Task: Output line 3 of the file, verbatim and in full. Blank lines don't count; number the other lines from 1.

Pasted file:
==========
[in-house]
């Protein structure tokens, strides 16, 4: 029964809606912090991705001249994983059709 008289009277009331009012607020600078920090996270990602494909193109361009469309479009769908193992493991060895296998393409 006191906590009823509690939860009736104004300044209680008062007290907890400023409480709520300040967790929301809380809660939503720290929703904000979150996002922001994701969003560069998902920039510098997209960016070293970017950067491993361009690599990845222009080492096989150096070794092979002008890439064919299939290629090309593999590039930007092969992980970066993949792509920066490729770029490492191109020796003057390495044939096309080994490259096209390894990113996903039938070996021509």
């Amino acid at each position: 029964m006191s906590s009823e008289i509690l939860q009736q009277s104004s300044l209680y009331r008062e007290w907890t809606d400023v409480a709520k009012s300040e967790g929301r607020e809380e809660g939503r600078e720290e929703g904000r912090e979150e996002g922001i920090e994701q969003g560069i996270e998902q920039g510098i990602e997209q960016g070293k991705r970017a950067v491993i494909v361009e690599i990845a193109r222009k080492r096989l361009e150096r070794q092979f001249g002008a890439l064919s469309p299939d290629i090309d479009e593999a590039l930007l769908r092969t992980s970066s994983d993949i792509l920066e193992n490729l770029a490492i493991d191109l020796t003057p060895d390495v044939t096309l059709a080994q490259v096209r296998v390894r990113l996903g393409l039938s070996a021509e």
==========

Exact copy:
């Amino acid at each position: 029964m006191s906590s009823e008289i509690l939860q009736q009277s104004s300044l209680y009331r008062e007290w907890t809606d400023v409480a709520k009012s300040e967790g929301r607020e809380e809660g939503r600078e720290e929703g904000r912090e979150e996002g922001i920090e994701q969003g560069i996270e998902q920039g510098i990602e997209q960016g070293k991705r970017a950067v491993i494909v361009e690599i990845a193109r222009k080492r096989l361009e150096r070794q092979f001249g002008a890439l064919s469309p299939d290629i090309d479009e593999a590039l930007l769908r092969t992980s970066s994983d993949i792509l920066e193992n490729l770029a490492i493991d191109l020796t003057p060895d390495v044939t096309l059709a080994q490259v096209r296998v390894r990113l996903g393409l039938s070996a021509e």